In a study to be presented on Feb. 5 in an oral concurrent session at 2:45 p.m. PST, at the Society for Maternal-Fetal Medicine's annual meeting, The Pregnancy Meeting™, in San Diego, researchers of the MFMU Network will present findings of long term cardiovascular and metabolic abnormalities five to ten years later in women with preeclampsia/gestational hypertension during pregnancy.
The study, titled Adverse Pregnancy Outcomes and Subsequent Metabolic Syndrome analyzed 825 women who were followed up approximately seven years after their delivery. At the time of enrollment in the original study, the women were pregnant and had mild gestational diabetes or lesser degrees of abnormal glucose values, but did not have a prior history of gestational diabetes mellitus or diabetes, chronic hypertension or renal or cardiovascular disease. At follow-up, women had anthropometric and blood pressure measurements, provided blood for laboratory measurements and were asked about medications and diet. A majority of the women were noted to have high waist circumference and low HDL-C at follow up.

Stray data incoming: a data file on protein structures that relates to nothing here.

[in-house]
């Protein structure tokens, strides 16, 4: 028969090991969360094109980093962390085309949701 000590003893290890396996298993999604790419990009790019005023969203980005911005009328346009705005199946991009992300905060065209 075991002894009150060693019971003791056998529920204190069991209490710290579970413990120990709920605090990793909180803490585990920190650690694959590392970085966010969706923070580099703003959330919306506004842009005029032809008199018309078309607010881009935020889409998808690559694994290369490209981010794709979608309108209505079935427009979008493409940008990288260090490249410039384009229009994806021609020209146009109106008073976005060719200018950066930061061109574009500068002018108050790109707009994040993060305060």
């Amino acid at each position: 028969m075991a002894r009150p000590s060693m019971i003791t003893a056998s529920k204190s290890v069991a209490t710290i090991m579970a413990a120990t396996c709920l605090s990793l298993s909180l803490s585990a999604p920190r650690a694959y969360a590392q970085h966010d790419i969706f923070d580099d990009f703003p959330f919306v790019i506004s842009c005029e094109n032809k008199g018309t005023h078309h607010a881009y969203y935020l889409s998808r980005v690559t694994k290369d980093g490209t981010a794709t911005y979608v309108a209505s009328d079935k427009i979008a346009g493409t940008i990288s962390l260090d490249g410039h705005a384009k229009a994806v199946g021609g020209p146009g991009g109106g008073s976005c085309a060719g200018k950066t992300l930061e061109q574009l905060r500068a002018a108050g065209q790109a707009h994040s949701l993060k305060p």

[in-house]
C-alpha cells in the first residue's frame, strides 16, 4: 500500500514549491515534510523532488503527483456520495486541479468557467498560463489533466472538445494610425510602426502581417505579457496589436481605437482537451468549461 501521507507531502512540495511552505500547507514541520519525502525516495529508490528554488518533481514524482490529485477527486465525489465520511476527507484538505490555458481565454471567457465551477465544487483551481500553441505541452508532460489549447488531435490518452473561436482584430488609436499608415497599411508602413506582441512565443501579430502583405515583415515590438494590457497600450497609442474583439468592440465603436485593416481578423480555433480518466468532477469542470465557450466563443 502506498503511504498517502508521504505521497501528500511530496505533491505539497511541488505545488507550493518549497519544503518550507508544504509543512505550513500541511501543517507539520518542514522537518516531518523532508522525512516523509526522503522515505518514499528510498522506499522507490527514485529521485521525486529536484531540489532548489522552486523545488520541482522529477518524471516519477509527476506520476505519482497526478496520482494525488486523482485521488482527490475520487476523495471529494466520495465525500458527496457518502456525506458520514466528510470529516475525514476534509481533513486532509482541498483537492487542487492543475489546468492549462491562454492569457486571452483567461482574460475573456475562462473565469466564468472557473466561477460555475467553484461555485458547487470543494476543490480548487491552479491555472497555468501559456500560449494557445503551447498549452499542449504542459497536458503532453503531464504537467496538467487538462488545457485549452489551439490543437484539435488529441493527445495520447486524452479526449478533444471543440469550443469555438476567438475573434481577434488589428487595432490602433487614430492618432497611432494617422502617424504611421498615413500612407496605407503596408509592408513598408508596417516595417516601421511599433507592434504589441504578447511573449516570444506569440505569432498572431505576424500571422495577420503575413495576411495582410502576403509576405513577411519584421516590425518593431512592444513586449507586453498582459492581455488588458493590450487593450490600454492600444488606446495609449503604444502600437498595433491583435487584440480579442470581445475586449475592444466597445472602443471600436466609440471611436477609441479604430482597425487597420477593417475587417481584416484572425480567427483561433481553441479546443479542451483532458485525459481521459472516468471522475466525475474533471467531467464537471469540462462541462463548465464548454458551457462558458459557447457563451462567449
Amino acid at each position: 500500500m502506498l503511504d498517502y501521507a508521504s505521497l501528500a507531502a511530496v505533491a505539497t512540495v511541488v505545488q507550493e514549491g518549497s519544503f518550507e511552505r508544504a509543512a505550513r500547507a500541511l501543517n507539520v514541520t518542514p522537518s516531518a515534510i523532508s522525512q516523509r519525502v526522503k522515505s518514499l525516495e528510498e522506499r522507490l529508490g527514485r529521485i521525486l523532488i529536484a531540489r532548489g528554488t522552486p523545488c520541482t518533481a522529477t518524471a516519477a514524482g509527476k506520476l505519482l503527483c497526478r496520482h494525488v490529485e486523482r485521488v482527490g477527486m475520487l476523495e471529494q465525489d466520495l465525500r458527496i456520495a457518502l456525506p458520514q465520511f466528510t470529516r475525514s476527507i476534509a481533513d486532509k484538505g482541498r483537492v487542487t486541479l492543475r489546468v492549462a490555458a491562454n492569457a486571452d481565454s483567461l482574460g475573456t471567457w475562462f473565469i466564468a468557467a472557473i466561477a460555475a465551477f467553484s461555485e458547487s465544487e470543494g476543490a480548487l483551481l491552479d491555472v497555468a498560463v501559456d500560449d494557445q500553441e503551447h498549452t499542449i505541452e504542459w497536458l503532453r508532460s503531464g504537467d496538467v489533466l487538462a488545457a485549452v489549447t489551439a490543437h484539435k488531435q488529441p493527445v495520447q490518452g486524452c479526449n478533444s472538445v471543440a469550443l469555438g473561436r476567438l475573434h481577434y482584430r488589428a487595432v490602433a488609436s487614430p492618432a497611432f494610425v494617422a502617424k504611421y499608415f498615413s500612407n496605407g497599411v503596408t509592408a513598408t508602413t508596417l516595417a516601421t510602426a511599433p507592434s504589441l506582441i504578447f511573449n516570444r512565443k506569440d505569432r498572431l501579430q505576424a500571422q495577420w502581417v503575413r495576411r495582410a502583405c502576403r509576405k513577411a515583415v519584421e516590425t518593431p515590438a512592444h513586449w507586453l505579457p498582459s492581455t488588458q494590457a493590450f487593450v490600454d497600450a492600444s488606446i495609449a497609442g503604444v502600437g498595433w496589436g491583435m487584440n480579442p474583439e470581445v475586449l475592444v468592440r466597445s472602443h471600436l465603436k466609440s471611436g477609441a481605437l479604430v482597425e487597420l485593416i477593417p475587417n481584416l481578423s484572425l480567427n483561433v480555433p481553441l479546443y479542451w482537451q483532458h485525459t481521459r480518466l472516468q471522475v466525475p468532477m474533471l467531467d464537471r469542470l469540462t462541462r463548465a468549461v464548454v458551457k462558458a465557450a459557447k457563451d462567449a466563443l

The research concluded that in an obstetric population with no preexisting conditions, and no or only mild GDM in the index pregnancy, pregnancy associated hypertension, particularly when delivery occurred preterm, was associated with a higher frequency of subsequent hypertension and metabolic syndrome in the mother five to ten years later.
"This study provides additional support of the concept of pregnancy as a window to future health and the need for physicians to continue to monitor and counsel patients with conditions such as preeclampsia and gestational hypertension, especially if its onset was early or if the woman also delivered preterm," stated Madeline Rice, Ph.D., of the Milken Institute School of Public Health at the George Washington University, on behalf of the Eunice Kennedy Shriver National Institute of Child Health and Human Development Maternal-Fetal Medicine Units Network in Bethesda, Md.
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